Find out from your local beekeeper (local is best, as it is with produce. see our article here about that) if they’re kind to the bees:

Does the beekeeper let the queen bee live out her life naturally? Or is she killed, in order to be replaced?

Many beekeepers replace their queens every August, because young queens lay more eggs than older ones. If they simply let nature take its course, the workers will raise a new queen when the old one begins to fail, by feeding a special food — royal jelly — to selected larvae.

Does the beekeeper leave a good amount of honey in the hive, for the bees to eat, or do they take it all and feed the bees sugar water? In my opinion, it’s unnecessary to steal all of the bee’s honey. It’s more respectful to leave them an adequate amount, and the only reason to do that would simply be a matter of greed, on the beekeeper’s part.

Whatever you decide, to eat a truly vegan diet or to eat a plant based, ‘beegan’ diet, I hope this article helped you to be more clear on the reasons why this subject is in a somewhat gray area, amongst those who are against animal cruelty or are learning about veganism, and has helped you make a more informed, intuitive decision.


Renee Rubio
About me

Renee Rubio is passionate about health in all aspects. She's been keenly aware of the fact that it's not just about food and exercise, for most of her life. She wants to help teach others that there are other parts to the whole, of being healthy (and thus, knowing the true nature of happiness!). Growing up the child of an alcoholic, she knew from the beginning that substance abuse is a dead end street. As she grew older and worked through her emotional issues, growing spiritually, and dealing with weight issues (tied into her emotional issues), she finally discovered raw foods and the benefits of that type of eating. Deciding to change her diet to plant based first, in 2009, she transitioned to raw living foods in 2010. At times, she's been 100 percent raw, she's done several fasts, and adopted many of the lifestyle aspects of a raw, vegan foodist, and continues with it. She has never been healthier or happier in her life and has finally found the key to the foods that her body responds best to. She knows that she still has some ways to go, on her journey, and continues onward and upward. Her current focus is on learning more about hormones and parasite cleansing. She lives in Nevada with her soul mate and her Australian Cattle Dog fur baby. She loves being of service. One of her favorite activities is to coach others. She believes she is a natural born supporter and encourager. Among other things, she also loves to laugh, watch movies, and prepare healthy, beautiful and delicious food for her loved ones. Most of all, she loves learning, because learning never ends in this life, and it keeps things interesting :)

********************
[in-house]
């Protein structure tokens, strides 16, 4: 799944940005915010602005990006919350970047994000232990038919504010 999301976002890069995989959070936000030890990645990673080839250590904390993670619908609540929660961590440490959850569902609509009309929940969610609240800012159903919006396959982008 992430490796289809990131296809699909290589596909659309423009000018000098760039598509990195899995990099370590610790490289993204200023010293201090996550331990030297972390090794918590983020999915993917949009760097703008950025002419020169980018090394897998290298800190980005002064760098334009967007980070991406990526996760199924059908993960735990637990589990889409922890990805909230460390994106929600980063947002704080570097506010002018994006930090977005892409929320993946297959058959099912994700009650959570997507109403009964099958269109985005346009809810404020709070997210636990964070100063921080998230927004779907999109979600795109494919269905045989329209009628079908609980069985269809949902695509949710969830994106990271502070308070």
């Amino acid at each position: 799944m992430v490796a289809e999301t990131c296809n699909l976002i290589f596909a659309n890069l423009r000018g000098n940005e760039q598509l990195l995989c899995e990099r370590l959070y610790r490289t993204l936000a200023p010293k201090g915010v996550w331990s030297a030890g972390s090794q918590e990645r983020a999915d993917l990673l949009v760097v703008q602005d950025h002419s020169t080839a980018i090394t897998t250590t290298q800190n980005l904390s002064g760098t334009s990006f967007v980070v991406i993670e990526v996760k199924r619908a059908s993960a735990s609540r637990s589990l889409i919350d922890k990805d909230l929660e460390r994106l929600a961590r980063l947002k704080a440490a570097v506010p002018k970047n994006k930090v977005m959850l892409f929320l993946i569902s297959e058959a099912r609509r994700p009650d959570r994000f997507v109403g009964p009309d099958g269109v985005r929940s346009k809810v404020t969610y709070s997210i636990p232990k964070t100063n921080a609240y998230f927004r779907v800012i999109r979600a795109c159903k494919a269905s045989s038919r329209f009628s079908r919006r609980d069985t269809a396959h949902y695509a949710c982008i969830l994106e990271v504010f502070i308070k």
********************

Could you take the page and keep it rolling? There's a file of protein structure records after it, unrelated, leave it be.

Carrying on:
How to Eat Raw and/or Vegan in Restaurants
August 20, 2015
How to Start Eating a Vegan Diet
August 10, 2015
Wellness Product Recommendations
May 19, 2015